Corn…

In my childhood days, my mum would clear the land at the far end of the compound where our old wooden house was to plant corn. She would soak the kernels in water till they had sprouted roots and make holes in the ground into which I would put in two or three of the seeds. The variety of the corn then was not very nice – the young ones were all right but the older ones were not that tasty and quite a chore to chew.

These days, we have the sweet corn or what people call the Ligo variety…

Fresh corn

…but the prices have been soaring lately and they do not come cheap anymore, 4 for RM6.00, RM1.50 each.

When I shared a photograph of the corn on Facebook, a friend commented that he would buy them regularly but at times, they were sweet and at other times, not so. I replied telling him to look at the stems where they had cut the ears of corn…

Freshly cut

If it is white and fresh, then the corn would be fine. It it has turned brown and dry, then one should not buy it as chances are it will not be sweet and nice anymore, rather bland, in fact. The ones that I bought that day looked like they had been harvested the day before, not 100% fresh but they were still all right.

For this reason, I often wonder about those that they sell already peeled – have they done that so buyers would not be able to check as to whether the corn is fresh or not? It’s the same thing with those sold in pairs wrapped in plastic or cling film at the supermarket. How old exactly are those? Will they be as sweet as the freshly-harvested ones still?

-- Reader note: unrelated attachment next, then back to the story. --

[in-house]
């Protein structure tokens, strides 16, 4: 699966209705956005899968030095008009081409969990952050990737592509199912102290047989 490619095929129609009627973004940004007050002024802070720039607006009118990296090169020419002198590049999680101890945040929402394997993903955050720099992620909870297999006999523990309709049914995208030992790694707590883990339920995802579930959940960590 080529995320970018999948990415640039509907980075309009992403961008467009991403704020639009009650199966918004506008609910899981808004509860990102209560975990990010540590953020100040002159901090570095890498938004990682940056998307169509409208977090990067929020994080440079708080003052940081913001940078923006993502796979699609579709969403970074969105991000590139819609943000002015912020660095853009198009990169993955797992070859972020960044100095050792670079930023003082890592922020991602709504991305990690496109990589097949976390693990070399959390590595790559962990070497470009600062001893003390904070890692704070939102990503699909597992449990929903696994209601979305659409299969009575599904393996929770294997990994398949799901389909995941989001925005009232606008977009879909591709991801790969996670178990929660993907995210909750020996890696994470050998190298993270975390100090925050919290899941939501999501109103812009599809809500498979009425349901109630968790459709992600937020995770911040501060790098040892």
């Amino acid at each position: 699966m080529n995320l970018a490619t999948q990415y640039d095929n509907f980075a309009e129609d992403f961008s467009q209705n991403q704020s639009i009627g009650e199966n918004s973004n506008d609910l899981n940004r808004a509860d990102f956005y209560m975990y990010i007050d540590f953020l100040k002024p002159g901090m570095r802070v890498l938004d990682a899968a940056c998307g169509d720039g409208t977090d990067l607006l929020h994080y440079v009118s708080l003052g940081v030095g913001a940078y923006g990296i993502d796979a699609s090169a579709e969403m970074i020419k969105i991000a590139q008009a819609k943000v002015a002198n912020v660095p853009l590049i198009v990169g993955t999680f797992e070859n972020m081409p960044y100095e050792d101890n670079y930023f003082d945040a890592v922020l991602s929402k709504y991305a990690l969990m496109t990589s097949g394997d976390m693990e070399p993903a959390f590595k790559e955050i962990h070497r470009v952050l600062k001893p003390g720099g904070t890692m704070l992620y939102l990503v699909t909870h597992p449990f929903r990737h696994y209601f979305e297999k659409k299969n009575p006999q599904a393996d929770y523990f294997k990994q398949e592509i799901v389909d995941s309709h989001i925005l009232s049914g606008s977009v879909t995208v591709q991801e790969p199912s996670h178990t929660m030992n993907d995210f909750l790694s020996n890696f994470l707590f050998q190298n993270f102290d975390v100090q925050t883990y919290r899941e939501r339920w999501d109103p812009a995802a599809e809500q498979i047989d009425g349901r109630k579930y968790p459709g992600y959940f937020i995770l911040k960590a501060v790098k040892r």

Cooking is very easy – you just peel the ears of corn till you reach the final layer…

Peeled

Some say it will taste nicer if you leave that intact when you cook it compared to removing it all completely.

Just boil the peeled corn in water with a little bit of salt added…

Ready to boil

…and you will be able to enjoy eating them…

Corn on the cob

…in no time at all. It is so very easy.

Of course, there are other ways to do it – steam them or grill them on a hot plate, barbecue them and serve with butter (though usually, they will just use margarine and I am not fond of the taste and smell) or cook in soup like the ABC soup, for instance.

Author: suituapui

Ancient relic but very young at heart. Enjoys food and cooking...and travelling and being with friends.

9 thoughts on “Corn…”

  1. I love to eat corns, especially when cooked in soup because the corns give the soup a special sweetness.

    Yes, we always add sweet corn when having our steamboat dinners for this same reason.

  2. I did hear about leaving the peeling of the final layer intact will give the corn a nicer taste, how true is it? I usually boil the peeled corn with a little bit of salt added. I like to eat corn as it is.

    Dunno how true, and I also heard in my younger days that one could boil the hair and drink the water, a cure for diabetes. Can dry the hair in the sun to keep longer. That’s how we would cook…and eat it too.

  3. I prefer it steam and grill. Spread butter on it. Yummy.

    Now mostly sell, not good. Hardly much kernel. And i dont know how to choose good one. Lol.

    Ok. Next time I buy, I will remember your advice.

    …and make sure it is Ligo. Other varieties, not so nice. Had some at Cameron, even Korea – like the ones my mum used to plant long long ago. No, thank you.

  4. we have been having corn lately too at home! So nice, and i realize there are some that are sweeter than others. Usually the more expensive ones are sweeter.. I usually have it without added butter and salt.. just munch while doing work on the laptop.. 😀

    Yes, no need for butter and salt, so sinful. Tastes great on its own, provided you get the sweet ones.

  5. Someone once gave me very fresh young sweet corn and she said it could be eaten raw. I tried and it was tender and sweet but I still prefer to have it cooked by light steaming.

    Yes, I tried that in Cameron, didn’t like it – that raw green smell. I prefer it cooked. We’re not chickens, that’s for sure. LOL!!!

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